Skip to main content
You are the owner of this article.
You have permission to edit this article.
Edit
'Good Vibrations' from a distance — Concertgoers play it safe at Beach Boys' Pinewood Bowl show
editor's pick alert featured

'Good Vibrations' from a distance — Concertgoers play it safe at Beach Boys' Pinewood Bowl show

From the Milestones in Nebraska's coronavirus fight series
  • Updated
  • 0
{{featured_button_text}}

Mike Love and Bruce Johnston peeled off their masks as they strolled onto the Pinewood Bowl stage Sunday evening, waving to the 2,000 people scattered throughout the Pioneers Park amphitheater.

“We’ve got a show going on,” Love said as he picked up the microphone and the Beach Boys kicked into “Do It Again.”

Thirty-six songs and two hourlong sets later, the touring version of the iconic ’60s rock ’n’ roll band wrapped up the first in-person concert in Lincoln since March and one of the first anywhere since the coronavirus shut down entertainment nearly four months ago.

“We’re a little nervous,” Love said after a fast-paced “Surfin’ Safari.” “You’re only the second audience we’ve played for since March. At least somebody in Nebraska has the good sense to allow a concert.”

That “somebody” is the Lincoln-Lancaster County Health Department, which worked with ASM-Lincoln to craft a plan and seating arrangements for a safe show.

Capping attendance at 2,200, well under 50% of the venue's capacity, the seating was spread apart — about 5 feet between rows — in small pods of two, four and six seats with space between each pod.

Duffy's Tavern to reopen outdoors with its Monday comedy show

Masks were required and worn by the audience, staff and even the drummer and, notably, lines coming into the venue were well-spaced, fast-moving and didn’t bottle up during the 30 minutes before the show.

I’d have never guessed I’d hear The Ramones’ “Rockaway Beach” at a Beach Boys show. But out it came, played by the seven-piece band with enough punk edge to have made Dee Dee happy.

That was one of the handful of cover songs included in Sunday’s show that, because it was two sets, was more interesting and enjoyable than the band’s last Lincoln show — a run-through-the-hits affair at Pinewood Bowl.

L. Kent Wolgamott: 'Save Our Stages Act' could save independent music venues

Support Local Journalism

Your membership makes our reporting possible.
{{featured_button_text}}

The longer show also allowed the Beach Boys to pull out some less familiar songs, like “Getcha Back” and the Johnston-sung “You’re So Good to Me." Johnston also sang his “Disney Girls,” and Love paid tribute to George Harrison with his “Pisces Brothers.”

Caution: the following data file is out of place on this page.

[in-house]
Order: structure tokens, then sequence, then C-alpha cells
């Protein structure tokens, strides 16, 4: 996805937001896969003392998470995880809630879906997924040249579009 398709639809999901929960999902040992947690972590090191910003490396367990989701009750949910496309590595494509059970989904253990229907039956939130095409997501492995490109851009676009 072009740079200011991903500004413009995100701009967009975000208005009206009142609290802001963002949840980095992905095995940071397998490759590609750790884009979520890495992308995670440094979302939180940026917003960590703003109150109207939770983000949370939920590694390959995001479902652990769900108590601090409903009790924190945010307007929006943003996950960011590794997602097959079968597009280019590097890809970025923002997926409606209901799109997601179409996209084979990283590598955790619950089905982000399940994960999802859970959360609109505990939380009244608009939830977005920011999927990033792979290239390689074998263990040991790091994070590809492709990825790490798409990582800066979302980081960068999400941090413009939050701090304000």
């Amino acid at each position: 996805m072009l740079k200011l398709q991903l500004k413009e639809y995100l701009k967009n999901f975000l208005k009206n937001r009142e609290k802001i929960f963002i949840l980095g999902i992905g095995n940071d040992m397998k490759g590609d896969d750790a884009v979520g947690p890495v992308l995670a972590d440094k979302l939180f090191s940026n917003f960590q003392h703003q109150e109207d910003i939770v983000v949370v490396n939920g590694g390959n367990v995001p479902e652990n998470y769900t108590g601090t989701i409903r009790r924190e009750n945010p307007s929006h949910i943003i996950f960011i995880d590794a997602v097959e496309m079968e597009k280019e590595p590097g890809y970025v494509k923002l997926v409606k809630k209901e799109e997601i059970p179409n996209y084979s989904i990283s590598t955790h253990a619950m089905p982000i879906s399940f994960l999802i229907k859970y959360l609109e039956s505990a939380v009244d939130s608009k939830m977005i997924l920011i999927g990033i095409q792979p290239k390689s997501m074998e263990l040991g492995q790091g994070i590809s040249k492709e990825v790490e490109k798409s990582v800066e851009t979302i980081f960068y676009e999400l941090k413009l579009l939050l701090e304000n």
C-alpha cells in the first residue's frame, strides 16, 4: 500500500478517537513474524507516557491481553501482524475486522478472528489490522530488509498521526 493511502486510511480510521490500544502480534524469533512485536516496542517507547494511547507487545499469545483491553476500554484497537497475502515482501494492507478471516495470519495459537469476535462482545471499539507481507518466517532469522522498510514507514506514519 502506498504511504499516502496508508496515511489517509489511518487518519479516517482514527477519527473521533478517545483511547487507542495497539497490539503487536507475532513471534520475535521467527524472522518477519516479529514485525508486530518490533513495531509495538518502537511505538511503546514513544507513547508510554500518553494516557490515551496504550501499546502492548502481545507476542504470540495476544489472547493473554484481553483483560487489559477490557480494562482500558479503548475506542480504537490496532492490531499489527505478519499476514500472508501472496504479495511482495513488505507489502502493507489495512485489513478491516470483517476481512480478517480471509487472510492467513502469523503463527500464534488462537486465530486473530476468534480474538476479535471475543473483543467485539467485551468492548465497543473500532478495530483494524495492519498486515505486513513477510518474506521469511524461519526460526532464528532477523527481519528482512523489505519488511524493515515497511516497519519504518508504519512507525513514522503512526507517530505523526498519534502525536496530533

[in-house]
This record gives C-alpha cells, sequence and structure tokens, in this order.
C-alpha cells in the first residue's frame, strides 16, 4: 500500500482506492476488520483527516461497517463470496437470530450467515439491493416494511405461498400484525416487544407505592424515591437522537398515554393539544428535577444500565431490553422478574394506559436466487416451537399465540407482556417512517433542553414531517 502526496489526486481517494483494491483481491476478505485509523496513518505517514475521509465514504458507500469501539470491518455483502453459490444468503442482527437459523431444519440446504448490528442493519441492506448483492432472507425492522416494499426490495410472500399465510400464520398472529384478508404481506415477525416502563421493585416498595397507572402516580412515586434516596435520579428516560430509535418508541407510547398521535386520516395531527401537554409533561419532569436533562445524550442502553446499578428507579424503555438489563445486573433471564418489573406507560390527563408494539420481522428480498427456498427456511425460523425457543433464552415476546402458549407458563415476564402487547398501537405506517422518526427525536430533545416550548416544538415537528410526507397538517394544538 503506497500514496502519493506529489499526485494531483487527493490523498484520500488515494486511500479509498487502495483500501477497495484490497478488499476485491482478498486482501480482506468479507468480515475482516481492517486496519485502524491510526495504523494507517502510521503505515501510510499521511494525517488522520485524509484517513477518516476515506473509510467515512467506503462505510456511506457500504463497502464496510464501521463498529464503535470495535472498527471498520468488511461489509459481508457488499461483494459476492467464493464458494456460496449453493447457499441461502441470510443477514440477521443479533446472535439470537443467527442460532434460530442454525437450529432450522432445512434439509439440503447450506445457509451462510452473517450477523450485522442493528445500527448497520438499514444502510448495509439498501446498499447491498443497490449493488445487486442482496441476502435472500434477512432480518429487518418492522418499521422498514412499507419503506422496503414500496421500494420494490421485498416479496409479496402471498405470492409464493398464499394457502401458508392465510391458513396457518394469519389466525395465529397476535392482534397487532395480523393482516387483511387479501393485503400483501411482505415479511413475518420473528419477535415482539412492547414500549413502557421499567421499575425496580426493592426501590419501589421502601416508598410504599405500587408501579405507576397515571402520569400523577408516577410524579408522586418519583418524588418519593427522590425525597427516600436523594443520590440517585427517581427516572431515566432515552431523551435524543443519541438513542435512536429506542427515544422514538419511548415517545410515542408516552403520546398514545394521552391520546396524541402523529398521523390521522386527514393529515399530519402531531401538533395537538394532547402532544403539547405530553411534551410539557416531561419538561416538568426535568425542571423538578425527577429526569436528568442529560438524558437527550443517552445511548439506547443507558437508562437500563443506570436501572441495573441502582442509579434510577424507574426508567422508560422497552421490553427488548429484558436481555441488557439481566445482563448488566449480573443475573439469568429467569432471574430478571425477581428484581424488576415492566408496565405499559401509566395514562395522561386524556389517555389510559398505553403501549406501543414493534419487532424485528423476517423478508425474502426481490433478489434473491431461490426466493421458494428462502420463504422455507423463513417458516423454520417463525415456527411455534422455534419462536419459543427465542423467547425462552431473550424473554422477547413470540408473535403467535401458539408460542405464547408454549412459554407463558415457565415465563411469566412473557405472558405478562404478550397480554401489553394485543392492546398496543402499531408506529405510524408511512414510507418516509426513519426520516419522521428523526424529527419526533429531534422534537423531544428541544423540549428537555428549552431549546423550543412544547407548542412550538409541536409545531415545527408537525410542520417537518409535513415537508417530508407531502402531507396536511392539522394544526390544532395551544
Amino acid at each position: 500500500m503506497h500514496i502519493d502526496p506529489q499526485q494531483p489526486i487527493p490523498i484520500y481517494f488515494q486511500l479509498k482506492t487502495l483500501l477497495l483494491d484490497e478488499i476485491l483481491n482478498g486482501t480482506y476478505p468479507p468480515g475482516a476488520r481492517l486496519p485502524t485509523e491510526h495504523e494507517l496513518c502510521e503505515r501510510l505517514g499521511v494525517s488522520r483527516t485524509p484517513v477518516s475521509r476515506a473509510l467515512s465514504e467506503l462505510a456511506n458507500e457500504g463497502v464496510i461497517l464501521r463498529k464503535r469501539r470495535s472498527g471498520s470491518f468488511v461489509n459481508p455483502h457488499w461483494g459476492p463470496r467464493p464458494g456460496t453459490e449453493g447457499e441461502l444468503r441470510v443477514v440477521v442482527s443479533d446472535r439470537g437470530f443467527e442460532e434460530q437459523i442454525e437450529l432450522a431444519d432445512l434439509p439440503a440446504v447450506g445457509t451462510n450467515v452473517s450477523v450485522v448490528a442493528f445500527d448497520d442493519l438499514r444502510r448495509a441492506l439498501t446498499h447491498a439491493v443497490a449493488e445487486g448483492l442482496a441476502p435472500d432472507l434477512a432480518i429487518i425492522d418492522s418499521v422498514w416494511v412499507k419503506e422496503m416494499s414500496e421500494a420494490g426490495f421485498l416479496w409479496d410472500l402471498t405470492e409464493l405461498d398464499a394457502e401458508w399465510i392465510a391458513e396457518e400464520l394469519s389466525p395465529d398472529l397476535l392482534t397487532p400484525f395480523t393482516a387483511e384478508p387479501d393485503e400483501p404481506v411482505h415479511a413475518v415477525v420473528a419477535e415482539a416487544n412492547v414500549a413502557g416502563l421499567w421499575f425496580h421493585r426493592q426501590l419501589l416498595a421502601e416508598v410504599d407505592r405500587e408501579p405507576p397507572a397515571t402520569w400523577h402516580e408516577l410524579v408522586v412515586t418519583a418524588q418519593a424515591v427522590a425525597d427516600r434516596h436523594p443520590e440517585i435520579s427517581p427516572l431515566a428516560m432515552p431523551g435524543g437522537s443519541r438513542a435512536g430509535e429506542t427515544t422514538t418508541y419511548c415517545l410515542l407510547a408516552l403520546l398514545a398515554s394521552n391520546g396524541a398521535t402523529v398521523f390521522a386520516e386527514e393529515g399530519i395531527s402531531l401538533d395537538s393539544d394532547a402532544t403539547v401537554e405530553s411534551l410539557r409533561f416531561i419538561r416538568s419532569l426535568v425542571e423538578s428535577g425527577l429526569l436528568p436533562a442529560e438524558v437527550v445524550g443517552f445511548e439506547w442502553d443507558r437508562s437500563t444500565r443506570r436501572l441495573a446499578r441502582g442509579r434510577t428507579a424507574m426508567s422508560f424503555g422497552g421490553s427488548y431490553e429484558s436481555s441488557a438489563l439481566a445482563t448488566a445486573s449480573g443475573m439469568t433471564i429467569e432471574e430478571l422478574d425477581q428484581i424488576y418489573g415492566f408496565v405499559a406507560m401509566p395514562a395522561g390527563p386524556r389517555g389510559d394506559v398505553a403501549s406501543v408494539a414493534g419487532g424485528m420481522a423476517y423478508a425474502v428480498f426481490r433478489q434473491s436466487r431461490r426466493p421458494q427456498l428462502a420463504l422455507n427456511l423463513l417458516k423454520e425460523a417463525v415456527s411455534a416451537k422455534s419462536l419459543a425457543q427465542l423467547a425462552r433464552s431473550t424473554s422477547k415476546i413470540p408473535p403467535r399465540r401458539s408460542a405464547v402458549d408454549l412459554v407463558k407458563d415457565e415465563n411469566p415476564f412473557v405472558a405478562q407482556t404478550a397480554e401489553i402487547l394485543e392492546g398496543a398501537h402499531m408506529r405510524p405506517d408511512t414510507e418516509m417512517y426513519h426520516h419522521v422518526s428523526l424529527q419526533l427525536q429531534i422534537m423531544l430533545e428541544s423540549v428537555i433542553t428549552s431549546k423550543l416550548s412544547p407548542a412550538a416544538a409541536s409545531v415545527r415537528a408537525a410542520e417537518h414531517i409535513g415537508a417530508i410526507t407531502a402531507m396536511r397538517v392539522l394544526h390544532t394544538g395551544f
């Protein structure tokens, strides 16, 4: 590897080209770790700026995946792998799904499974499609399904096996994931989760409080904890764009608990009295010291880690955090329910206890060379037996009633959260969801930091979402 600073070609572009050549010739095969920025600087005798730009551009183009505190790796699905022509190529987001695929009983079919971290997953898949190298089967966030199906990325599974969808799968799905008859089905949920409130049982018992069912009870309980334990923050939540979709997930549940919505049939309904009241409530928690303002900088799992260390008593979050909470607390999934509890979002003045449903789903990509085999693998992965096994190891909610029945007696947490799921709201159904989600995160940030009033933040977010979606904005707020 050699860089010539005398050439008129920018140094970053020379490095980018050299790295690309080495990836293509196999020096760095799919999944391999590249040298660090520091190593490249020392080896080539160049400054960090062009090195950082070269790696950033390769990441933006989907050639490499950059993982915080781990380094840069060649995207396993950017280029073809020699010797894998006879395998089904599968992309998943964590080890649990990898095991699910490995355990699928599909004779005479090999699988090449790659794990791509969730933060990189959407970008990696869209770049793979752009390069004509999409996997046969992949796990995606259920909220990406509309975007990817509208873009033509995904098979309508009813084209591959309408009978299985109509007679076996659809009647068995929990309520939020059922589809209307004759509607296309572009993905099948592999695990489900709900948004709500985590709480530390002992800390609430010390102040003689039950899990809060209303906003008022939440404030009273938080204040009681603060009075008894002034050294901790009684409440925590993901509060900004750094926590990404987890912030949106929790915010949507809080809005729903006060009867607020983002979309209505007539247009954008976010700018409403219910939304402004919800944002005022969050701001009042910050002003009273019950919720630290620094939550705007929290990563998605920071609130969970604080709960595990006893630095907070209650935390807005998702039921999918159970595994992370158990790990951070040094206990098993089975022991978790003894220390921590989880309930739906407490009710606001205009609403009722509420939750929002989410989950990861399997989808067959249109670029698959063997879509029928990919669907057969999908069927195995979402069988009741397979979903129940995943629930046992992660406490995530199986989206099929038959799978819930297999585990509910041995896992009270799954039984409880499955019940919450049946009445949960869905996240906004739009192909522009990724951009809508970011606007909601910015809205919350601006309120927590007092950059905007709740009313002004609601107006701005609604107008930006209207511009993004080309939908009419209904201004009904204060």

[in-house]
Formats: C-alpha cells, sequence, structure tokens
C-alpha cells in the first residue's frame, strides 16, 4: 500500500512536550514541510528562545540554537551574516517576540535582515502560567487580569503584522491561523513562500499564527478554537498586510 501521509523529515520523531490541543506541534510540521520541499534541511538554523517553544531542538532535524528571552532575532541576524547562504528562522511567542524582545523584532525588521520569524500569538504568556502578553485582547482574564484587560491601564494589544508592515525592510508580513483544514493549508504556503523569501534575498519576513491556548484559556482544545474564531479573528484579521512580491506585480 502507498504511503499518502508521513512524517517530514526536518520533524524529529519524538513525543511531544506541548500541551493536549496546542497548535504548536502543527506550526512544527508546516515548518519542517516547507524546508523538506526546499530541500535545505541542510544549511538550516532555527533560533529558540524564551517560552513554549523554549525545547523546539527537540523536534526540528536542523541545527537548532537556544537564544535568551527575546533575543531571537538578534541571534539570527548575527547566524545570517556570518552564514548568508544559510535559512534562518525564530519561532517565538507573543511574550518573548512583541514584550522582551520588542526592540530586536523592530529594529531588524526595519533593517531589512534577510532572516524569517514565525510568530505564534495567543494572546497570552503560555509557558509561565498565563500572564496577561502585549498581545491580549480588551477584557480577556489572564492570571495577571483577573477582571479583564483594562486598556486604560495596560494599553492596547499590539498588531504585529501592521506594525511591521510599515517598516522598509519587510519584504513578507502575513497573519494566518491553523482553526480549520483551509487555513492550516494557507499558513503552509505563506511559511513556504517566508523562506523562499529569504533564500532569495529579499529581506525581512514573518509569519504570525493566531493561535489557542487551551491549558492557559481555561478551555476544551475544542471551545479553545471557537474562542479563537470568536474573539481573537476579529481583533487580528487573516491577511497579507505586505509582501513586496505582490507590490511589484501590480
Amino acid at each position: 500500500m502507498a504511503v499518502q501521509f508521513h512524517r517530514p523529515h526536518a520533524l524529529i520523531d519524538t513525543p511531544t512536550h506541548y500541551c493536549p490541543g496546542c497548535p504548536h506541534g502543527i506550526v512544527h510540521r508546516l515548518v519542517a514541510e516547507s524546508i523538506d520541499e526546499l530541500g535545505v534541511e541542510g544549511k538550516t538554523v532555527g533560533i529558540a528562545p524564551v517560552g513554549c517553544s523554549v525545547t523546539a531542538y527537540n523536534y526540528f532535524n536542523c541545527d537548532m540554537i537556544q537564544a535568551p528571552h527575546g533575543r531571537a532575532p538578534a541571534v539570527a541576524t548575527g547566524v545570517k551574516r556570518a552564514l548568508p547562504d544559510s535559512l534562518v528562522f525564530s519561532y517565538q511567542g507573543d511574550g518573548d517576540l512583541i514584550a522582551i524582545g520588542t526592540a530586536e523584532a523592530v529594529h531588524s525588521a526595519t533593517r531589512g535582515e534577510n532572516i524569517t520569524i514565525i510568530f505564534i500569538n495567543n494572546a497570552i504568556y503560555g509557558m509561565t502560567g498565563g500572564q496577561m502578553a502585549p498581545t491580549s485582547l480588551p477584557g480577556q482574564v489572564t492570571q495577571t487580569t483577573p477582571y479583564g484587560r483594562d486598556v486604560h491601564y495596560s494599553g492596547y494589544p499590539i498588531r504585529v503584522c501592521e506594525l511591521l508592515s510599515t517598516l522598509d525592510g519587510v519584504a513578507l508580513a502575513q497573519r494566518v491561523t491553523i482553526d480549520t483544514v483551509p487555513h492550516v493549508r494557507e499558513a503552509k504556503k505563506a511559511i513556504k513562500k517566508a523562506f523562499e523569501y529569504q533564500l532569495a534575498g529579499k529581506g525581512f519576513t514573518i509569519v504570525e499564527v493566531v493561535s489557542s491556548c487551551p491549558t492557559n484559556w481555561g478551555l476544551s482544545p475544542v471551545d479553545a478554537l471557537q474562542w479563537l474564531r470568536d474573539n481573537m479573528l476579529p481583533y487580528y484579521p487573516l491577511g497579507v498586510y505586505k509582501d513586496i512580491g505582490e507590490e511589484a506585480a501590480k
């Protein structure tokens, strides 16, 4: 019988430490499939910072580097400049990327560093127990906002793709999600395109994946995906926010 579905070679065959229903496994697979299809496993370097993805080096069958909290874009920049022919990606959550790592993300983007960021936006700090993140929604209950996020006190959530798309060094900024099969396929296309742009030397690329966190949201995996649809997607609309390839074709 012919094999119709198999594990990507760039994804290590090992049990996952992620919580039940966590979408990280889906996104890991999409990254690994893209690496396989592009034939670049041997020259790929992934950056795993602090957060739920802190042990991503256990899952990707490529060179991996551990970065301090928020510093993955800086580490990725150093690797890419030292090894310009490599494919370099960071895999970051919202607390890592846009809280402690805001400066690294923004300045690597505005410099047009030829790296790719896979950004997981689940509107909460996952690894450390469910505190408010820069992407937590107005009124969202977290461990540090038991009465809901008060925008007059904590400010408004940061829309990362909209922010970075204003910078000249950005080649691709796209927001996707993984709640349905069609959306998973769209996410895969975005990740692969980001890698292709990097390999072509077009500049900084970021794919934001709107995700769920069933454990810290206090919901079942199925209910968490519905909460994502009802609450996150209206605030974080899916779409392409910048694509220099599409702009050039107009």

There was also room for three songs from “Pet Sounds,” the band’s 1966 masterpiece, including “God Only Knows,” sung by Love’s son Christian as a tribute to Carl Wilson.

Dennis Wilson got his nod on “Do You Wanna Dance?” But there was nary a mention of Al Jardine and the group’s musical genius Brian Wilson — the other two original Beach Boys who have been feuding with Love for years.

The hits were all there, too, with the 79-year-old Love handling the vocals on most songs — and doing a decent job.

Liquor license expansion will allow more drive-in concerts at Event Center

That said, as he got ready to sing “Be True to Your School,” he had trouble finding the opening note.

“If you ever make up a song, think about doing that song 50 years later,” he said. “You’ll think more about what key you put it in.”

Apropos to the night, the Beach Boys opened the three-song encore with “This Too Shall Pass,” a ’50s-style rocker that Love wrote and the band recorded remotely during the pandemic.

“Washing hands and wearing masks and it’s not even Halloween,” Love sang, encouraging listeners to follow the health recommendations so “we can get back to fun, fun, fun in the sun.”

That had already happened — at least for one evening — via the highly enjoyable, much-needed show the Beach Boys brought to Pinewood.

Pinewood Bowl ready to host The Beach Boys in socially distanced concert Sunday

Reach the writer at 402-473-7244 or kwolgamott@journalstar.com. On Twitter @KentWolgamott  

Concerned about COVID-19?

* I understand and agree that registration on or use of this site constitutes agreement to its user agreement and privacy policy.

Entertainment reporter/columnist

L. Kent Wolgamott, the recipient of the 2018 Mayor’s Arts Award, has written about arts and entertainment for Lincoln newspapers since 1985, reviewing thousands of movies and concerts and hundreds of art exhibitions.

Related to this story

  • Updated

Up and coming local musician Noah Floresch has released a new EP titled "A Book of Stories," which he hopes can both bring a smile and catch the limelight during a dry spell for the music industry. 

Get up-to-the-minute news sent straight to your device.

Topics

News Alerts

Breaking News

Husker News